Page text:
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particular come to mind. i don't know how many of you said in cnn's sentence book in harm's way. and then in 1959. there was another book called a being in ship. it was an associate news editor for the associated press. and so each book one of these books has a little bit of a different character. in 1950s was first to realize that this grave injustice had been done to captain mcveigh in his view. on and he didn't spend very much time in the water with the men than in 1990 there was some more information that was declassified. and they were able to reveal more of the story. and then they really spent about 80% of the time in the water.
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he was really the first person to interview. he told me he interviewed over 80 survival stories. we wanted to pull back the lens we wanted to elevate indianapolis above a sinking story. for decades it had been known as a sinking story. there's probably one word that comes to mind. for so many people within indianapolis story. the ship in her legacy have been reduced to a shark story. what a lot of people didn't know was the fact that she was the fifth flagship. he was the fifth commander. much of the conflict was strategized implant from the end
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of indianapolis. we also wanted to remind people of her tenure she was at the conflict of the mariana. many battles, and so all of these things have become iconic just helpful names in american history. and indianapolis was at the forefront of that. another thing we really wanted to do was for the first time tell the details of the transport of the atomic bomb. and every other account that i have read that transport was reduced to a line or maybe a paragraph at the most and we were really fortunate to come across the private papers of a man name robert furman. he was an army major. he was the have of intelligence. and when it came time to transport the materials for the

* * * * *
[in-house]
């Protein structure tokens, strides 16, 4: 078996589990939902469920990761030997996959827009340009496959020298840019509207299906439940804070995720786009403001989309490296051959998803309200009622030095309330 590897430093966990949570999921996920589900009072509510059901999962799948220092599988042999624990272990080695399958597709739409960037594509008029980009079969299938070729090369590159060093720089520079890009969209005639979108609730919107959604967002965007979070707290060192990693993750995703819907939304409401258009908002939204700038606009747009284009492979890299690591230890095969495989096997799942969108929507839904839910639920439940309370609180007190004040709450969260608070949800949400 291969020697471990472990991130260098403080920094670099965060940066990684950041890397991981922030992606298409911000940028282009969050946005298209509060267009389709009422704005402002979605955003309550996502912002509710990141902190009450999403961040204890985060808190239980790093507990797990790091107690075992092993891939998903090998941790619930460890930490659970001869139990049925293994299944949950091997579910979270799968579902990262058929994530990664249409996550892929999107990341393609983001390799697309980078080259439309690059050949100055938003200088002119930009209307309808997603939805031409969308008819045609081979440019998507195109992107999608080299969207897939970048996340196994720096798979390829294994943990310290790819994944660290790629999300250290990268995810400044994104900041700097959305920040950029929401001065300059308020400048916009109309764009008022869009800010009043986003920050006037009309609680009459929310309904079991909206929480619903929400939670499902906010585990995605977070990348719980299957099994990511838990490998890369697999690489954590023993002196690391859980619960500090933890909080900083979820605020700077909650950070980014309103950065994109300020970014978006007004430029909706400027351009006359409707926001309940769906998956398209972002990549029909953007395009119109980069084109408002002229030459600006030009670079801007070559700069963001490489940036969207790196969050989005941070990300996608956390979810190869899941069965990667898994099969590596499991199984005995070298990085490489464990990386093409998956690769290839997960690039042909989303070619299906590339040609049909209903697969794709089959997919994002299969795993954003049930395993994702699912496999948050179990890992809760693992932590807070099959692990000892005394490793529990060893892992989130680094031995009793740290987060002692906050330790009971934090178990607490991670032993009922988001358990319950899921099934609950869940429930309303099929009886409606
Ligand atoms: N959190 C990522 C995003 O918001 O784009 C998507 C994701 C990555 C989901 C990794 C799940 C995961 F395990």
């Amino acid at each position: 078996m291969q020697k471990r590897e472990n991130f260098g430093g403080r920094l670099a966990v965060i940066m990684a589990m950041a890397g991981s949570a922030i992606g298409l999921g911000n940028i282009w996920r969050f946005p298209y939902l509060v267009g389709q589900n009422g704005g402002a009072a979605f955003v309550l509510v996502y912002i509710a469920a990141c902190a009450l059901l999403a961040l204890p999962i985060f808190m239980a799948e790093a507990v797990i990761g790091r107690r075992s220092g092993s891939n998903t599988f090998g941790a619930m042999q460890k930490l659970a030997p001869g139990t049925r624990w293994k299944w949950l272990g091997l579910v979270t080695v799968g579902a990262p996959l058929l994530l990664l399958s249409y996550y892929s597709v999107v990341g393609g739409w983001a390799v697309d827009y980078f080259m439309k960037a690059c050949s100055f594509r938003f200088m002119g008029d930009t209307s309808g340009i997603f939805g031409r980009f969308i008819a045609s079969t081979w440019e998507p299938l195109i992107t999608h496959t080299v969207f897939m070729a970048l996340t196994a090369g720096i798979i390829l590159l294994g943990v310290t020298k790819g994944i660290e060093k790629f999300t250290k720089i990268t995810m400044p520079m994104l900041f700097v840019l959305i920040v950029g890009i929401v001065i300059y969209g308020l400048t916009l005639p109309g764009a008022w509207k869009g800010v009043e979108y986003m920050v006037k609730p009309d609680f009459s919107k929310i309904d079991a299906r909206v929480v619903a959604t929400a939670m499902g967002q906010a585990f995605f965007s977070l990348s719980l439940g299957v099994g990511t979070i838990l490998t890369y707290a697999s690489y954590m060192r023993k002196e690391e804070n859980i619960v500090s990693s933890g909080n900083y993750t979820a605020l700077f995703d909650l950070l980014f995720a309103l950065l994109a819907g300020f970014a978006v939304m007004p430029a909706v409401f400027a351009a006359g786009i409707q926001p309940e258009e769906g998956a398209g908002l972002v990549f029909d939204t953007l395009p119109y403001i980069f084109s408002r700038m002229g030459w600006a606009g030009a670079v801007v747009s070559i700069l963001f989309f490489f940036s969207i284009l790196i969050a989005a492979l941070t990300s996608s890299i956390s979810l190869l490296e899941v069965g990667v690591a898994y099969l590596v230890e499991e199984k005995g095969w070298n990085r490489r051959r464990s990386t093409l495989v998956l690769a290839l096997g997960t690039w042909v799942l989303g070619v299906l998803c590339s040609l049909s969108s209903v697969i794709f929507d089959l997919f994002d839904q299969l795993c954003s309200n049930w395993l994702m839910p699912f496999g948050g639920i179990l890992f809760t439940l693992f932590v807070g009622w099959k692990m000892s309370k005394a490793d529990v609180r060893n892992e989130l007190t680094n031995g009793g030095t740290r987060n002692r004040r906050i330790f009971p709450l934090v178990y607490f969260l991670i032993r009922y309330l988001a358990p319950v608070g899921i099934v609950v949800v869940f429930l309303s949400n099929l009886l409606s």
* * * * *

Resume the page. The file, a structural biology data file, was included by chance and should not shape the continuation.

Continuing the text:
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bomb that was later dropped on hiroshima. in the file at the library of congress. he have the tight written notes. there was a nose pad when he was on the ship and he was transporting the bomb. he was taking notes. and i was holding it sane zero my gosh. this was right next than the components. its artifact that i'm holding in my hand. all of these papers enabled us to tell for the first time the details of the transport and not only that but the relationship with the sailors. another part of it was really bringing the people in the story to life.